Lung transplant is now an established modality for a broad spectrum of end-stage pulmonary diseases. According to the International Society for Heart and Lung Transplantation Registry, more than 50,000 lung transplants have been performed worldwide, with nearly 11,000 recipients of lung transplants alive in the United States. With the increasing use of lung transplant, pulmonologists must be cognizant of the common as well as the unique posttransplant dermatologic complications. Immunosuppression, infections, and a variety of medications and environmental exposures can contribute to these complications. This review aims to provide representative pictures and describe the pathogenesis, epidemiologic characteristics, and clinical manifestations of dermatologic complications encountered among recipients of lung transplants.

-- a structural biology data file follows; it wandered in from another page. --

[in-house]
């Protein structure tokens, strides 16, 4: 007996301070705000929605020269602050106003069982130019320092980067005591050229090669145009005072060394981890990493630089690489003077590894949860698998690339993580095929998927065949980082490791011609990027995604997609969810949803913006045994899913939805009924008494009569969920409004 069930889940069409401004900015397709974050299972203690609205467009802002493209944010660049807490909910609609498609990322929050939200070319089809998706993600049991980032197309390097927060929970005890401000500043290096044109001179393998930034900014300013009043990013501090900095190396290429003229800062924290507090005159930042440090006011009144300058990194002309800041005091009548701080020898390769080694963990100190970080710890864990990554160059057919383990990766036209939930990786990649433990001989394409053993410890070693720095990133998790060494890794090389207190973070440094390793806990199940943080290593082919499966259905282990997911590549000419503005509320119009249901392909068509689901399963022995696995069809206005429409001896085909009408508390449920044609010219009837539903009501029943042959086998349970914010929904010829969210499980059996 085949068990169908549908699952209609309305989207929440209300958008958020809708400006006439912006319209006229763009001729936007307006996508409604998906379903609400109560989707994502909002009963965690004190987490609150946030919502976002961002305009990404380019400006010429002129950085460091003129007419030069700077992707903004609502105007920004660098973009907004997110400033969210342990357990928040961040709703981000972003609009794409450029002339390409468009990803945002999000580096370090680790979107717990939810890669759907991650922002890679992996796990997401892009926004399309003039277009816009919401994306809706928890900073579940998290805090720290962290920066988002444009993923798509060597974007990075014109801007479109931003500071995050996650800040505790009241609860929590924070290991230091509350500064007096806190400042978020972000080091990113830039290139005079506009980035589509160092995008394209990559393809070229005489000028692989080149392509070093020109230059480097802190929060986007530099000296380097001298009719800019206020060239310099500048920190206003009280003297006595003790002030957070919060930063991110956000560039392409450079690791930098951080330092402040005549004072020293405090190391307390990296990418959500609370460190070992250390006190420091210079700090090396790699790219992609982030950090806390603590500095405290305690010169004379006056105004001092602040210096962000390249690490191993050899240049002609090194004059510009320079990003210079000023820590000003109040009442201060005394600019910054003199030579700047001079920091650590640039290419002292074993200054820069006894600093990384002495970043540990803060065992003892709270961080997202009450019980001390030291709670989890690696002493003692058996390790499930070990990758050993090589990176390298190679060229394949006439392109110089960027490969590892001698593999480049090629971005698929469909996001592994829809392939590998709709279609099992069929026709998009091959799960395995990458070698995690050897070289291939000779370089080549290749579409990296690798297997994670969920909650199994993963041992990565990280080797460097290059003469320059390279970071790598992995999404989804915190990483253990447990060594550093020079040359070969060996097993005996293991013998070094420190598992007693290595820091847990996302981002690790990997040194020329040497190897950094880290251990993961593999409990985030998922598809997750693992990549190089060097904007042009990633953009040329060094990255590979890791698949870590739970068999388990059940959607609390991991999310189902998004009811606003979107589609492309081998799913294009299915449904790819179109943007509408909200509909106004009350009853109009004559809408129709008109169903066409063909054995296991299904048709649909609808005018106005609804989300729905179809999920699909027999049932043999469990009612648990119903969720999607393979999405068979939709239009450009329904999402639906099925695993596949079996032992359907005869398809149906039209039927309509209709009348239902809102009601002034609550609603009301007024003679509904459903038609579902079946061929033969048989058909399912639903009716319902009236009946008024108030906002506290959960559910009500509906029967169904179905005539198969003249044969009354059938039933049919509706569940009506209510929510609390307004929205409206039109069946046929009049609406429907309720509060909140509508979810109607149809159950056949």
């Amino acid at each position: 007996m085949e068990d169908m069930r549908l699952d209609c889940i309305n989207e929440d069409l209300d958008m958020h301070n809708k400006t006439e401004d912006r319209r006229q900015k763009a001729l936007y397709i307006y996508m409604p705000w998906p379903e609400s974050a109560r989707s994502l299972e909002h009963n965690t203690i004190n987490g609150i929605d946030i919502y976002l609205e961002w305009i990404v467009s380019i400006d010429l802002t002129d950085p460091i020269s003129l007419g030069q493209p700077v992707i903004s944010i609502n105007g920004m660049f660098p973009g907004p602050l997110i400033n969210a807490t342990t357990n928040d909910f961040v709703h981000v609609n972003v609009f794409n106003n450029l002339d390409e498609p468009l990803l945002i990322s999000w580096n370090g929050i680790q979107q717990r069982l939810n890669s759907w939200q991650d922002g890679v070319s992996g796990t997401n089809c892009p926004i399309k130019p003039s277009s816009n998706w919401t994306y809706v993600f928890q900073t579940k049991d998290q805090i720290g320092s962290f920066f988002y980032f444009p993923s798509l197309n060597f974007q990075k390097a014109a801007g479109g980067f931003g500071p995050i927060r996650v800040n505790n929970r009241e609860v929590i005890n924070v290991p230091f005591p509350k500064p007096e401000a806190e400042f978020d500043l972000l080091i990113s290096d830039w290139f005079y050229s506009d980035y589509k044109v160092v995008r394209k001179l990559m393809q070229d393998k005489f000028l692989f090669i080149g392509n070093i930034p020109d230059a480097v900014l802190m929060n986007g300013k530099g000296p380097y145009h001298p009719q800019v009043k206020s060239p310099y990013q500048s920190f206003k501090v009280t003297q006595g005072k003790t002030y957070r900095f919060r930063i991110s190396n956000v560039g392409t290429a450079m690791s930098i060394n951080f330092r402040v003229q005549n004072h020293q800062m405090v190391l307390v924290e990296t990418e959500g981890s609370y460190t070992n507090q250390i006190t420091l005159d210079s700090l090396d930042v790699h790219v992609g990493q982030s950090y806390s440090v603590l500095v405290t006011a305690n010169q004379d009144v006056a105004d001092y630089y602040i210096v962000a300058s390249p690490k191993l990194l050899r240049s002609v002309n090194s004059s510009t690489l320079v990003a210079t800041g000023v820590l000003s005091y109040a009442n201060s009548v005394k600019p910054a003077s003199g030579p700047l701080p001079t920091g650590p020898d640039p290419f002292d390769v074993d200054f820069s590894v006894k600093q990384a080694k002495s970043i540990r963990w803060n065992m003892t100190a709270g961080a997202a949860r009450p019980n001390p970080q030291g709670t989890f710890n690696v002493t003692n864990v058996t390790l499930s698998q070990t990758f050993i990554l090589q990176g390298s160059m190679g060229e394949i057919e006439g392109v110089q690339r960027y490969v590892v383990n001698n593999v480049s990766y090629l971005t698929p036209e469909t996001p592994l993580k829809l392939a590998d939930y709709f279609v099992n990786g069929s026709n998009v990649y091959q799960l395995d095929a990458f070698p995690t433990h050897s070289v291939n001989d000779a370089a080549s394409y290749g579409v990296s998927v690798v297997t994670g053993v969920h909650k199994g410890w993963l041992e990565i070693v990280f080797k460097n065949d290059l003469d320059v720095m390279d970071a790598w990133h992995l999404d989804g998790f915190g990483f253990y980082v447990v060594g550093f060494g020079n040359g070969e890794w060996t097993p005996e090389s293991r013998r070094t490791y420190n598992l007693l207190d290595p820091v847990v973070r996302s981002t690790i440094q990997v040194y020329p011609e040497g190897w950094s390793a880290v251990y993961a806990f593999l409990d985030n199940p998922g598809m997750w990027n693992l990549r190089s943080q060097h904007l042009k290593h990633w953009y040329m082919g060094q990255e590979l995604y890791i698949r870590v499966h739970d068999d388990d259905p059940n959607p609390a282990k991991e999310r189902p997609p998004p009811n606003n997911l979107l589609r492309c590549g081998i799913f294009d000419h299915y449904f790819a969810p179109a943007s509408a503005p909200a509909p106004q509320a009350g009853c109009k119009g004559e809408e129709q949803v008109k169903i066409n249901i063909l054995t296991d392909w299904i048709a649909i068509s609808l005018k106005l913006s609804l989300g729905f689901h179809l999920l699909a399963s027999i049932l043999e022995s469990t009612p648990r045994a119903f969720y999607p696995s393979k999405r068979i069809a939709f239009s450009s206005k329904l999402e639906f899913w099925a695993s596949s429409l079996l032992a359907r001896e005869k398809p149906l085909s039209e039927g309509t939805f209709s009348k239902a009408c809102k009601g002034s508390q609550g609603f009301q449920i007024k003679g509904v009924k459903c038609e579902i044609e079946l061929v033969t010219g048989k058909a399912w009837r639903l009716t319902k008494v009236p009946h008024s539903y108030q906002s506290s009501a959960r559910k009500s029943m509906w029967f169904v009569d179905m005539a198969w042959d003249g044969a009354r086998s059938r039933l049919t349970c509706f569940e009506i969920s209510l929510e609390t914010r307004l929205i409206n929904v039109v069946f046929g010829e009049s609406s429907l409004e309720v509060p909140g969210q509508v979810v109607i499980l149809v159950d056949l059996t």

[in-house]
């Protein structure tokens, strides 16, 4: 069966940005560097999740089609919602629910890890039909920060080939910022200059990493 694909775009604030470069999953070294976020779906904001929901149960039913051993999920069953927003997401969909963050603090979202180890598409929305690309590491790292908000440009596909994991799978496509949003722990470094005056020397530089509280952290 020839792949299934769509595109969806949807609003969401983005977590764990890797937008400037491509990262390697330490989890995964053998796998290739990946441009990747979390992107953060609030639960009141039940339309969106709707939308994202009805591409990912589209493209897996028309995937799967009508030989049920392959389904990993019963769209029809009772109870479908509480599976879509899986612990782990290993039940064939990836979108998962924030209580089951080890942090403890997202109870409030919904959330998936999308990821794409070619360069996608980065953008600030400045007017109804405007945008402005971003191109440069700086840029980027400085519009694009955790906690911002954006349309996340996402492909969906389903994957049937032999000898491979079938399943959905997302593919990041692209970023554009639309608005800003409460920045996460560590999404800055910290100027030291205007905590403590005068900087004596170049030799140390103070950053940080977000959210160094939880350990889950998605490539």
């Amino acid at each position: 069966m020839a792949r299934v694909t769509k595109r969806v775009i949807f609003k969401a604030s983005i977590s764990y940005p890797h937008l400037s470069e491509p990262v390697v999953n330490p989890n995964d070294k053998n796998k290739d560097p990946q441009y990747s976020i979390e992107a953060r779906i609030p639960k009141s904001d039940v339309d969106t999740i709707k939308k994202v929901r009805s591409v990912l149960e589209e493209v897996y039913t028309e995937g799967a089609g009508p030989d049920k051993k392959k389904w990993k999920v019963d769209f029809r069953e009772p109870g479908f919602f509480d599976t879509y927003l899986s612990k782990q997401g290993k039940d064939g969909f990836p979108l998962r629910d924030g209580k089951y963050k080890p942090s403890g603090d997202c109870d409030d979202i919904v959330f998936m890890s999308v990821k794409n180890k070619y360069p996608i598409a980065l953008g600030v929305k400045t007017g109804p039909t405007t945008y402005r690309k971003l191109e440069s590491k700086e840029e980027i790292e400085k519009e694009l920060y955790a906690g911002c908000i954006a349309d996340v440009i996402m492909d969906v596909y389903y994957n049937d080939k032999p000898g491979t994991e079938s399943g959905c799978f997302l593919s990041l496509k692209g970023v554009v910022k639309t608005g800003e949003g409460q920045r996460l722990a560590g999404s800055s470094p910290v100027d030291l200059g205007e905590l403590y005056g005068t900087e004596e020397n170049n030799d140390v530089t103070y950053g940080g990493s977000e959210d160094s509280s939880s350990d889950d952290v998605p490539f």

- lung transplant
ASJC Scopus subject areas
- Pulmonary and Respiratory Medicine
- Critical Care and Intensive Care Medicine
- Cardiology and Cardiovascular Medicine